Bridal Veil (Gypsophila)

Gypsophila or Gipsófila commonly known as wedding veil

The Gypsophila or Gipsófila plant commonly known as the wedding veil, is native to Europe and belongs to a genus of herbaceous flowering plants in the Caryophyllaceae family. The name of the genus comes from the Greek gypos, what means "plaster" and philosophy, which means "friendship".

Described as one of the most charismatic plants, the Gipsófila hides a precious treasure underneath its rustic appearance. When they bloom, small white flowers are grouped together to create a delicate, airy appearance. It is an ideal option for both the garden and the home. While there are about 12 species of plants in this genus, they all share similar characteristics. It is widely used for flower arrangements and wedding bouquets.

Features

The maximum height of Gipsofila plants varies according to the species, but most grow from 0.5 to 1 meter in height.

The maximum height of Gypsophila plants varies by species, but most grow from 0.5 to 1 meter in height, looking like small bushes with scattered leaves.

Plants in this genus generally have slender stems that can be erect or spread out. They are swollen at the node or where the leaves meet the stem. The green leaves are arranged along the stem and are lance-shaped, longer than they are wide.

The flowers of the Gypsyphile they are the most notable feature of the plant and bloom from July to October.

The many small, panicle-like flowers grow in clumps that are attached to openly branched stems. Most species develop white flowers, but some have shades of pink. These delicate flowers make attractive ornamental plants in the garden. They are widely used as fillers for flower bouquets.

The fruit is a spherical to elliptical capsule. They release several black seeds. The plants are reproduce by dispersing the seeds close to the original plant. A plant can produce several thousand seeds, however, they usually have a short dormancy period.

The root of the Gipsófila was used in other times, as a diuretic. Today, Clarins Laboratories uses gypsophila root for its cleansing properties to purify the skin.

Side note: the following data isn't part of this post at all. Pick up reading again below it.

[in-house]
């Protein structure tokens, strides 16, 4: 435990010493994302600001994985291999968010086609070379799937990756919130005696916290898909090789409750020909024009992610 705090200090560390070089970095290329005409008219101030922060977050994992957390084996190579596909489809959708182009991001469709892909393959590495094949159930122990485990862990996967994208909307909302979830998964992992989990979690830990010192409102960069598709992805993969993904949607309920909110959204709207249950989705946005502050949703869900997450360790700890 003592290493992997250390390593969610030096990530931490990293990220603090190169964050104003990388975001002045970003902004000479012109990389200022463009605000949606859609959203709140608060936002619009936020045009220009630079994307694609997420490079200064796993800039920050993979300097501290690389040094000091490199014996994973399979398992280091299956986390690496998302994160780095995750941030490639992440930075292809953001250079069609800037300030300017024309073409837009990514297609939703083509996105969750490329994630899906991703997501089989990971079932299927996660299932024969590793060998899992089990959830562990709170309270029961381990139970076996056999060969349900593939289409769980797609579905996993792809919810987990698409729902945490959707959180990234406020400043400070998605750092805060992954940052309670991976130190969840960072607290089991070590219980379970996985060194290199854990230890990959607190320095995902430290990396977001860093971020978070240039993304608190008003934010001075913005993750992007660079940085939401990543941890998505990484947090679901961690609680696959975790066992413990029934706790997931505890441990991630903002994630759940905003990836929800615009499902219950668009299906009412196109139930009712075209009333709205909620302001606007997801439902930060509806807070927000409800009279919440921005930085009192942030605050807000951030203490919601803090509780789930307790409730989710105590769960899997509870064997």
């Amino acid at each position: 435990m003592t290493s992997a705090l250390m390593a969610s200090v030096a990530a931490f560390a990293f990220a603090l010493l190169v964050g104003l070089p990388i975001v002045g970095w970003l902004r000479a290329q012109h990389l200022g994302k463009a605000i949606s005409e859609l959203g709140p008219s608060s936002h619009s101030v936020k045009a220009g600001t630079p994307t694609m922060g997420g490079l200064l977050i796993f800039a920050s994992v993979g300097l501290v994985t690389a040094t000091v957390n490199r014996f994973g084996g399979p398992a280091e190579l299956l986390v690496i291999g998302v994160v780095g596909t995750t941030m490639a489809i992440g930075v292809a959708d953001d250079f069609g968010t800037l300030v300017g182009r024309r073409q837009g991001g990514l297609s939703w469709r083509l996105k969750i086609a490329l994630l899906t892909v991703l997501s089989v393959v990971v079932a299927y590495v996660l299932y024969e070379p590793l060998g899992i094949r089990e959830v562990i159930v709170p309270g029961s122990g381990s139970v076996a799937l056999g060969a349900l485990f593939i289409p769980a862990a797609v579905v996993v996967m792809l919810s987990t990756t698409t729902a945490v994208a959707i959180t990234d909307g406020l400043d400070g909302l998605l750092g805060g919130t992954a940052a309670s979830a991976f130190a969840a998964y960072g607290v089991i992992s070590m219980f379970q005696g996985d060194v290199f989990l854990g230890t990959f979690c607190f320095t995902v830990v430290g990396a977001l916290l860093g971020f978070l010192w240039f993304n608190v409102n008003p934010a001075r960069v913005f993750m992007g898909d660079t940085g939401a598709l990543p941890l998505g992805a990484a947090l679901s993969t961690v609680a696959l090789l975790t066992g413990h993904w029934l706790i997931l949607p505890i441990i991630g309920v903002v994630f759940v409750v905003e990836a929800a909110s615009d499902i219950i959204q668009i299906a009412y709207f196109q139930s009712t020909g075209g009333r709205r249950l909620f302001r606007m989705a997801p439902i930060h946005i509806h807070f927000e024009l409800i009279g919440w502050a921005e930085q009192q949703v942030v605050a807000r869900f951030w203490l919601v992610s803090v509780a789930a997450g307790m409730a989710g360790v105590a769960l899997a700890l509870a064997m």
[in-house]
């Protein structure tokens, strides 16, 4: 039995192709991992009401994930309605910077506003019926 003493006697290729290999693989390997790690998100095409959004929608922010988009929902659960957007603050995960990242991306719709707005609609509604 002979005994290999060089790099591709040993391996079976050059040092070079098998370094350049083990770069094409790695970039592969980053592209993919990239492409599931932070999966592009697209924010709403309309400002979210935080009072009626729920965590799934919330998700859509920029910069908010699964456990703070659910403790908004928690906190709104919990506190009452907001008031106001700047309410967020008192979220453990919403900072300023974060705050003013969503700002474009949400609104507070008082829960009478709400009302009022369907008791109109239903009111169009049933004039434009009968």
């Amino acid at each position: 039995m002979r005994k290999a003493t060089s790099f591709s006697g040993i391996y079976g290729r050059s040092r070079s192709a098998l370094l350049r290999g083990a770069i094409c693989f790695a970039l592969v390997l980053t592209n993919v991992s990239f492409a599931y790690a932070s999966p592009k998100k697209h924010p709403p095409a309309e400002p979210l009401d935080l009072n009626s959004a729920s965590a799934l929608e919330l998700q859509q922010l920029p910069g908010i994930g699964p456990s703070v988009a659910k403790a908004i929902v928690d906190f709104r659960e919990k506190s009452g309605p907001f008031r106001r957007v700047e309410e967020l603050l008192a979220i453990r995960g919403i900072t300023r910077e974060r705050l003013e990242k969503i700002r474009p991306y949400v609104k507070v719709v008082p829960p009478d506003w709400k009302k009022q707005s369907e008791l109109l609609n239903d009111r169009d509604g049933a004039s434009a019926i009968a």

Care and cultivation

The Gypsophila prefers a warm soil, with an alkaline and sandy pH. For best results, choose an area that contains chalk and is permeable. In certain cases, the fallen seeds will produce additional plants without any help.

When grown in a warm environment, this plant flourishes. This is the reason why Gipsófila, sometimes grows in crevices, stones and walls in dry regions. In the garden, it is important that you choose a semi-shady and windproof place for best results, as strong winds can damage the plant.

Alternative growing methods include sowing the seeds in the garden in early spring or in propagation trays. Just cover the small seeds, and leave a space of 15-20 cm.

Place the tray in a warm, sunny area for best results. This will create the ideal microclimate for the seeds to flourish. To prevent rotting, ventilate the propagator tray from time to time. Once the plants show four to five leaves, change them to a pot.

Gypsophila prefers warm soil, with alkaline pH and sandy

Mix one light application of a balanced organic fertilizer to the soil, before planting. In early summer, wet the plants with a liquid food to support strong growth.

Cut the stems for flower arrangements when half the flowers are open. You can use the cuttings to plant others. Simply place them adjacent to the mother plant or in a small pot with sandy soil.

The Gipsófila is a low maintenance plant, perfectly suitable for those with a busy schedule. In fact, it does not require a lot of water, unless it is in long periods of dryness.

Diseases or pests

It has some susceptibility to Botrytis Blight, causing the stem to turn gray and die. In that case, apply fungicide to protect the plant. It may need replanting or other support.

Ten watch out for slugs, aphids and caracoles.


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